Eighty-five years ago, the Lord Baltimore Hotel had just opened at the end of December, 1928. However, by the end of the hotel’s initial year of operation, the world would be a much different place than it was when Governor Ritchie was the first to sign the guest register upon its opening. Here are some of the significant events that would occur in the new year of 1929:
Science fiction comic strips were born with the creation of future hero Buck Rogers, as described by the Buck Rogers Fansite:
“Philip Francis Nowlan’s Amazing Stories came to the attention of John Flint Dille, president of the National Newspaper Service Syndicate. He commissioned Nowlan — along with cartoonist Richard ‘Dick’ Calkins — to do a comic strip for syndication. The comic strip debuted on Monday January 7th 1929 and was the first science fiction comic strip.
The comic strip was set in 2429 A.D. and our hero — now given the nickname ‘Buck’ as it sounded more of a heroes name — awakens from suspended animation in a mine where he lay for 500 years preserved by a strange gas.”
“Charles Curtis, a member of the Kaw Indian tribe, was vice president under Herbert Hoover. He served from 1929 to 1933. Curtis, a senator from Kansas, had been the Senate’s majority leader and an unsuccessful rival of Hoover’s for the 1928 Republican presidential nomination.
Curtis was a great-great-grandson of the Kaw chief White Plume, who offered his help to the Lewis and Clark expedition in 1804. Born in 1860, Curtis spent much of his childhood on the Kaw tribe’s reservation near Topeka and spoke the Kaw tribal language before he learned English.”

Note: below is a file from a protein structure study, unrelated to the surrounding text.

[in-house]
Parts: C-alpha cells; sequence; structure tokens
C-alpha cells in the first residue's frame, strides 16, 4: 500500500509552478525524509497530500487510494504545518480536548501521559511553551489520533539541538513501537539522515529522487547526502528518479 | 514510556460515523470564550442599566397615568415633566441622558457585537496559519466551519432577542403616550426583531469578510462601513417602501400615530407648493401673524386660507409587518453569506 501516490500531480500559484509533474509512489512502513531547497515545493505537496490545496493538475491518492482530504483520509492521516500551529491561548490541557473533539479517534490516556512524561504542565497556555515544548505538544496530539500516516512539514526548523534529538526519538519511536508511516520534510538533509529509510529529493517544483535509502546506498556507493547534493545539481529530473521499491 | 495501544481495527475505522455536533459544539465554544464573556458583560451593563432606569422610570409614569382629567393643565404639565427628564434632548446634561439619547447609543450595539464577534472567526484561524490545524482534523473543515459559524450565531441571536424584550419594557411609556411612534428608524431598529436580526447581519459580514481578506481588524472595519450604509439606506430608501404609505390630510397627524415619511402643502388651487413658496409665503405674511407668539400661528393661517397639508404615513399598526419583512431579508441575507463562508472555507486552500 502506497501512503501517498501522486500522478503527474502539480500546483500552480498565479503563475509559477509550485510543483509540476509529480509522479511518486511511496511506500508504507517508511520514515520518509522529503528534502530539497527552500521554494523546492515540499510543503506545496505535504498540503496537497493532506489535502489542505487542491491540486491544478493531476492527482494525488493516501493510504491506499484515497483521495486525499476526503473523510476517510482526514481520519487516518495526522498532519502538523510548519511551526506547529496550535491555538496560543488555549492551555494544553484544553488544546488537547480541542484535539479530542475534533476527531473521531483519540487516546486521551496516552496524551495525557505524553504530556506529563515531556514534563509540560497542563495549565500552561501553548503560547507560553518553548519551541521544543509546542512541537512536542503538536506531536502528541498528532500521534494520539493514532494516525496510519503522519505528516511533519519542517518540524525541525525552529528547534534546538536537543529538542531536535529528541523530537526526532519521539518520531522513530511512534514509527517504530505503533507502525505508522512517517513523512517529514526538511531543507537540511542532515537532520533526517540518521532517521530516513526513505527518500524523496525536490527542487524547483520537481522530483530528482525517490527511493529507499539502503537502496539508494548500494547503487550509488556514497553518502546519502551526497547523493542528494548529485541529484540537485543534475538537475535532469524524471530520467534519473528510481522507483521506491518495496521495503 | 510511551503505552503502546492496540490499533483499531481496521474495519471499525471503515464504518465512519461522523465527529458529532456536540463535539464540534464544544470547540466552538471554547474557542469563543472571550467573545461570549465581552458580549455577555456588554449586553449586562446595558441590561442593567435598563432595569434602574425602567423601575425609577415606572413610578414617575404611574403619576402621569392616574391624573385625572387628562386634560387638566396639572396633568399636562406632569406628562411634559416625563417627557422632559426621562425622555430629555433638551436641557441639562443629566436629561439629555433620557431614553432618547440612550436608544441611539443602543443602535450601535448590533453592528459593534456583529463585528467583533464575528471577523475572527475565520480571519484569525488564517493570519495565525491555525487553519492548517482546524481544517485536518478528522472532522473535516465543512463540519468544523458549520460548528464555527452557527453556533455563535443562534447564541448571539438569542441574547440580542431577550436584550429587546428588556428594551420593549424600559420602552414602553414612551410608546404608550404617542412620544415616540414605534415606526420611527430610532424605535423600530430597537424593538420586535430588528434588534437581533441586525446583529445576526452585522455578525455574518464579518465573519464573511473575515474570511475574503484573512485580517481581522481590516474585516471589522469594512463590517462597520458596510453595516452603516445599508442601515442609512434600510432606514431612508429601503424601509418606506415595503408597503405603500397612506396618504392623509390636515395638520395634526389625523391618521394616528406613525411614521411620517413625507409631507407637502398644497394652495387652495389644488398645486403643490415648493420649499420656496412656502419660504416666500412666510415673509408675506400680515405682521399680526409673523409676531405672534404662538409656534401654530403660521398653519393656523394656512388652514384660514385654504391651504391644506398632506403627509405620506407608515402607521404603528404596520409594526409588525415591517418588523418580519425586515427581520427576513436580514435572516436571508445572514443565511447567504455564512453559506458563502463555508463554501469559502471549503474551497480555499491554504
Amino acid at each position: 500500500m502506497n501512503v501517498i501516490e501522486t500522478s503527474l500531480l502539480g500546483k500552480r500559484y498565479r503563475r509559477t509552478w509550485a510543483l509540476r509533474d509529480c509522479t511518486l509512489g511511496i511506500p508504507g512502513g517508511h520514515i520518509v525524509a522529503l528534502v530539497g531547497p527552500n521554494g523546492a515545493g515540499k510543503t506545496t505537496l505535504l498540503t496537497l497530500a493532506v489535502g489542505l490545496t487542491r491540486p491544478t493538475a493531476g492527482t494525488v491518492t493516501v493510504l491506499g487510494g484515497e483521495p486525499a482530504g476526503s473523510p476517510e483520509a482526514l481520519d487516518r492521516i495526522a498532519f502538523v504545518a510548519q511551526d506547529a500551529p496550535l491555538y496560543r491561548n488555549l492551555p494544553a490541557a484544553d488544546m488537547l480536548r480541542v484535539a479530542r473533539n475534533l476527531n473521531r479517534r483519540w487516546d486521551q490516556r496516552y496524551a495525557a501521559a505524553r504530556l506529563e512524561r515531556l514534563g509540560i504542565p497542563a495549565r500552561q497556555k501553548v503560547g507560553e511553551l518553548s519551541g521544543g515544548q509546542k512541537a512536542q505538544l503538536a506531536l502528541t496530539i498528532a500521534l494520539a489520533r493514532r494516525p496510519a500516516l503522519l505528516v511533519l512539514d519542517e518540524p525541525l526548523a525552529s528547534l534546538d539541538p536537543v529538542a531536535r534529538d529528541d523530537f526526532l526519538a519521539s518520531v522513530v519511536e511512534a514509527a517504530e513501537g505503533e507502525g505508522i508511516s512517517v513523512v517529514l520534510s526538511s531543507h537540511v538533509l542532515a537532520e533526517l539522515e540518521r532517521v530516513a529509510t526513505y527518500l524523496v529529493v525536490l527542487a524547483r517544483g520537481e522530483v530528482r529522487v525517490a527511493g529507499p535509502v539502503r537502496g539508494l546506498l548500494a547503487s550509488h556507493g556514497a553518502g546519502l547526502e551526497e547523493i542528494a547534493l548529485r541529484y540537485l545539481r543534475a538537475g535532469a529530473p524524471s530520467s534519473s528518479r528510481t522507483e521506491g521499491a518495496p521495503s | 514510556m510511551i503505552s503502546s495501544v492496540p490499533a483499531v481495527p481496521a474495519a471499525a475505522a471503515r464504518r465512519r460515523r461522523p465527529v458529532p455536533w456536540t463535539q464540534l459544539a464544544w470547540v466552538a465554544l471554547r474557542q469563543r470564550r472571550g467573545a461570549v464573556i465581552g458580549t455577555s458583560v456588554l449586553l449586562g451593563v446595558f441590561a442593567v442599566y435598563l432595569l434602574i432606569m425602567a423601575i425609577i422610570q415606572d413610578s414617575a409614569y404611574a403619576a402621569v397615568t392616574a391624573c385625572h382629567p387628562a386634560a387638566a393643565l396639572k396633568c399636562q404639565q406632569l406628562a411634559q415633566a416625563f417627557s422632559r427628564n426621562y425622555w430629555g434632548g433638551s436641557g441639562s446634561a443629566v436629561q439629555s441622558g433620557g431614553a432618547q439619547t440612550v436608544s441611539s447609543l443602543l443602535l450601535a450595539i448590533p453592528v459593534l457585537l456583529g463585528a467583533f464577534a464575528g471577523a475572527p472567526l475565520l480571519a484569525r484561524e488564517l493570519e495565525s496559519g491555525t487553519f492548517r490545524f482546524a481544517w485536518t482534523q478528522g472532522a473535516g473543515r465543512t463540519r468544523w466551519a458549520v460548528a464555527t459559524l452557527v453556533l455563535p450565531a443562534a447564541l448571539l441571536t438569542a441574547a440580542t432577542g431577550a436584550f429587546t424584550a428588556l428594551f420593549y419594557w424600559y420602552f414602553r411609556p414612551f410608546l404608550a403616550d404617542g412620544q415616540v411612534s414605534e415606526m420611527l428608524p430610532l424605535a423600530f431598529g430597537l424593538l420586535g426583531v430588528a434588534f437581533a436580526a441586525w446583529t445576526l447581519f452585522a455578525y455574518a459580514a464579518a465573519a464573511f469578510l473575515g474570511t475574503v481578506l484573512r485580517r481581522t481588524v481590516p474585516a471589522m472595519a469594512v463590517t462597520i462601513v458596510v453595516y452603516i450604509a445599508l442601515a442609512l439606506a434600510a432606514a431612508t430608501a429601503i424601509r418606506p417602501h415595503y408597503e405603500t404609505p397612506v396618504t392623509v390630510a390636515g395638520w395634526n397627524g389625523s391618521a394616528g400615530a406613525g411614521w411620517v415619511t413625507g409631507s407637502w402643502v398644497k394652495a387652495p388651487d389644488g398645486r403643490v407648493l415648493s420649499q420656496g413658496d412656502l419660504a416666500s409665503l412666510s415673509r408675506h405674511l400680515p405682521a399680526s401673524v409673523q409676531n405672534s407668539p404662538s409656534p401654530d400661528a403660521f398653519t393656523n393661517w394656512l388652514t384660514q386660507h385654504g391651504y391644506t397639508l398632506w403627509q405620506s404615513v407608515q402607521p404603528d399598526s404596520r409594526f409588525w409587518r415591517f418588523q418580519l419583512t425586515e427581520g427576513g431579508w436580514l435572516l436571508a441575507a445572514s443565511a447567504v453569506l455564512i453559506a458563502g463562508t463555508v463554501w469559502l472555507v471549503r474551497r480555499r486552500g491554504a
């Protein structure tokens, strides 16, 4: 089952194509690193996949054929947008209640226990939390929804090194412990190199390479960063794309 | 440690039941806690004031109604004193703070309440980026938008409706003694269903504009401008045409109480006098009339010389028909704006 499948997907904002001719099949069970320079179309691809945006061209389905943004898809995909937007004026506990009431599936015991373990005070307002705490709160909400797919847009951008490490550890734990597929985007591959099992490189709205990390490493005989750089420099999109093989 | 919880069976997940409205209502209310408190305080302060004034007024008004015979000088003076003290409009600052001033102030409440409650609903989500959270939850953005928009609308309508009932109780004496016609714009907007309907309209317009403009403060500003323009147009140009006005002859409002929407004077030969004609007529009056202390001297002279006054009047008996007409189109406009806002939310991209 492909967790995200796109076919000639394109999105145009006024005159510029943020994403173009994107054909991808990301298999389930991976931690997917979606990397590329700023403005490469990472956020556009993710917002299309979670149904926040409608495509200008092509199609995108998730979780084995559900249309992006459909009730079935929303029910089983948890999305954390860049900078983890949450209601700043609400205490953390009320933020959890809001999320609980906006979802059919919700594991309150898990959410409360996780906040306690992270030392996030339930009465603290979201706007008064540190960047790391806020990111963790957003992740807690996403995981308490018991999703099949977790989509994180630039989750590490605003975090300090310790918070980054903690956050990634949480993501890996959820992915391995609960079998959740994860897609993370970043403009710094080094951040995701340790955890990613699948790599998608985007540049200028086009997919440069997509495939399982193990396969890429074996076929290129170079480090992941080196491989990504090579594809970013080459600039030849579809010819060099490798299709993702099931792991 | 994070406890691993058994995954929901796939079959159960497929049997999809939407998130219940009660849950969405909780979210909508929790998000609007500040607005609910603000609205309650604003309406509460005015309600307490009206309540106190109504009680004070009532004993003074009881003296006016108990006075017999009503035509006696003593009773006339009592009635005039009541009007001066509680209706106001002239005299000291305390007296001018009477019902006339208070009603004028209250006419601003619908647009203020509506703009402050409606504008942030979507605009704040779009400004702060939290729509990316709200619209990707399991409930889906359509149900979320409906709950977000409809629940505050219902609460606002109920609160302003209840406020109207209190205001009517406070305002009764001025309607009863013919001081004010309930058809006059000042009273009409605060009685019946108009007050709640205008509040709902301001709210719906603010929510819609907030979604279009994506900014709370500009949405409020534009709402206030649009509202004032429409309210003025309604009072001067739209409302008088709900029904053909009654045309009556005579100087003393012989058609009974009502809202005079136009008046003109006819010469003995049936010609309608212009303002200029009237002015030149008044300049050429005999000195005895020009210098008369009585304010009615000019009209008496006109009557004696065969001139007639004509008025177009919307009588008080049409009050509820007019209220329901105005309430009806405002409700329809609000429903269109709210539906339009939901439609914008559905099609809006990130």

Prohibition would continue through 1929, and the law had long since created the conditions which enabled “the most infamous of all gangland slayings in America”, as the St. Valentine’s Day Massacre was characterized by John O’Brien of the Chicago Tribune:
“On this frigid morning, in an unheated brick garage at 2122 N. Clark St., seven men were lined up against a whitewashed wall and pumped with 90 bullets from submachine guns, shotguns and a revolver. It was the most infamous of all gangland slayings in America, and it savagely achieved its purpose–the elimination of the last challenge to Al Capone for the mantle of crime boss in Chicago. By 1929, Capone’s only real threat was George “Bugs” Moran, who headed his own gang and what was left of Dion O’Banion’s band of bootleggers. Moran had long despised Capone, mockingly referring to him as “The Beast.””
Do you know anyone who’s visited the Lord Baltimore Hotel in the past 85 years? We’d love to hear their story! Email firstname.lastname@example.org and let us know!